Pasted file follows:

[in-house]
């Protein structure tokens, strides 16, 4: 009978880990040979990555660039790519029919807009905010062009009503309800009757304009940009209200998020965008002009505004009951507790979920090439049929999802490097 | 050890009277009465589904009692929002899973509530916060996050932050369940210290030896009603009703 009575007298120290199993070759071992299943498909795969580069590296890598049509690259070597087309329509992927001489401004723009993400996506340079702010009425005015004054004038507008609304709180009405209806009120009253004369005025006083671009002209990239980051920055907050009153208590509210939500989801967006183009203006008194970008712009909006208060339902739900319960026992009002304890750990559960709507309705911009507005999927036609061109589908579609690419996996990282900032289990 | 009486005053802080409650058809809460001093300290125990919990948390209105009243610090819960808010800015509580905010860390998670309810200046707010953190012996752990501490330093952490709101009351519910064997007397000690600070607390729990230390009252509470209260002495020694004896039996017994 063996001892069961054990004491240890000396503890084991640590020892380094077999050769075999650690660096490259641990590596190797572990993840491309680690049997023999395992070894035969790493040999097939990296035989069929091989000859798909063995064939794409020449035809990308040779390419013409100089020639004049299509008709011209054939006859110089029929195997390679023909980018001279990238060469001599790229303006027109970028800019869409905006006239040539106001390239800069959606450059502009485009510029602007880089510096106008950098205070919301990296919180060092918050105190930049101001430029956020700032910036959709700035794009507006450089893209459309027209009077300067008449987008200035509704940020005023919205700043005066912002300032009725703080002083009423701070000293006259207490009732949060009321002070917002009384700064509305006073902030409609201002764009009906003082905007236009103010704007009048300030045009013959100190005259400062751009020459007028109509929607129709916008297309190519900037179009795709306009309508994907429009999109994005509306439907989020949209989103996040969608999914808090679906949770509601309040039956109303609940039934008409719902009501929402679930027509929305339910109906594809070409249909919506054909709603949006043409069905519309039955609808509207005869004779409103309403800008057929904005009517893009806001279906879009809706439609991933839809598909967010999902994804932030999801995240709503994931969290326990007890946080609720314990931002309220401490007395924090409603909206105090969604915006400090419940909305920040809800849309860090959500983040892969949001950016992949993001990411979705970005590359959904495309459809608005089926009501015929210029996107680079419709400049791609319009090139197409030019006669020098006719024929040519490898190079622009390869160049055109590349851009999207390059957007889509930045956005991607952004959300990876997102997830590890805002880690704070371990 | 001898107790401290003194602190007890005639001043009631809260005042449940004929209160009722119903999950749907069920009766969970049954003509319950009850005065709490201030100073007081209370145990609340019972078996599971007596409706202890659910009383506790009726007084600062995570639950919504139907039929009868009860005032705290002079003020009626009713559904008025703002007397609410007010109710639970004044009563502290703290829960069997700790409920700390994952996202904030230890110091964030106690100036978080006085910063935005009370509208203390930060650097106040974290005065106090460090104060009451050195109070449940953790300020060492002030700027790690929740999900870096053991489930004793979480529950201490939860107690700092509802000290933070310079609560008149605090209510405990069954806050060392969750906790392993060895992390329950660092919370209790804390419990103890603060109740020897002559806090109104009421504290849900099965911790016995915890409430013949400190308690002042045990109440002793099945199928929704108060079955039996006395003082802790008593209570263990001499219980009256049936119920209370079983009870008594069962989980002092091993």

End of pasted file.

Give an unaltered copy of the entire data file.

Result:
[in-house]
């Protein structure tokens, strides 16, 4: 009978880990040979990555660039790519029919807009905010062009009503309800009757304009940009209200998020965008002009505004009951507790979920090439049929999802490097 | 050890009277009465589904009692929002899973509530916060996050932050369940210290030896009603009703 009575007298120290199993070759071992299943498909795969580069590296890598049509690259070597087309329509992927001489401004723009993400996506340079702010009425005015004054004038507008609304709180009405209806009120009253004369005025006083671009002209990239980051920055907050009153208590509210939500989801967006183009203006008194970008712009909006208060339902739900319960026992009002304890750990559960709507309705911009507005999927036609061109589908579609690419996996990282900032289990 | 009486005053802080409650058809809460001093300290125990919990948390209105009243610090819960808010800015509580905010860390998670309810200046707010953190012996752990501490330093952490709101009351519910064997007397000690600070607390729990230390009252509470209260002495020694004896039996017994 063996001892069961054990004491240890000396503890084991640590020892380094077999050769075999650690660096490259641990590596190797572990993840491309680690049997023999395992070894035969790493040999097939990296035989069929091989000859798909063995064939794409020449035809990308040779390419013409100089020639004049299509008709011209054939006859110089029929195997390679023909980018001279990238060469001599790229303006027109970028800019869409905006006239040539106001390239800069959606450059502009485009510029602007880089510096106008950098205070919301990296919180060092918050105190930049101001430029956020700032910036959709700035794009507006450089893209459309027209009077300067008449987008200035509704940020005023919205700043005066912002300032009725703080002083009423701070000293006259207490009732949060009321002070917002009384700064509305006073902030409609201002764009009906003082905007236009103010704007009048300030045009013959100190005259400062751009020459007028109509929607129709916008297309190519900037179009795709306009309508994907429009999109994005509306439907989020949209989103996040969608999914808090679906949770509601309040039956109303609940039934008409719902009501929402679930027509929305339910109906594809070409249909919506054909709603949006043409069905519309039955609808509207005869004779409103309403800008057929904005009517893009806001279906879009809706439609991933839809598909967010999902994804932030999801995240709503994931969290326990007890946080609720314990931002309220401490007395924090409603909206105090969604915006400090419940909305920040809800849309860090959500983040892969949001950016992949993001990411979705970005590359959904495309459809608005089926009501015929210029996107680079419709400049791609319009090139197409030019006669020098006719024929040519490898190079622009390869160049055109590349851009999207390059957007889509930045956005991607952004959300990876997102997830590890805002880690704070371990 | 001898107790401290003194602190007890005639001043009631809260005042449940004929209160009722119903999950749907069920009766969970049954003509319950009850005065709490201030100073007081209370145990609340019972078996599971007596409706202890659910009383506790009726007084600062995570639950919504139907039929009868009860005032705290002079003020009626009713559904008025703002007397609410007010109710639970004044009563502290703290829960069997700790409920700390994952996202904030230890110091964030106690100036978080006085910063935005009370509208203390930060650097106040974290005065106090460090104060009451050195109070449940953790300020060492002030700027790690929740999900870096053991489930004793979480529950201490939860107690700092509802000290933070310079609560008149605090209510405990069954806050060392969750906790392993060895992390329950660092919370209790804390419990103890603060109740020897002559806090109104009421504290849900099965911790016995915890409430013949400190308690002042045990109440002793099945199928929704108060079955039996006395003082802790008593209570263990001499219980009256049936119920209370079983009870008594069962989980002092091993």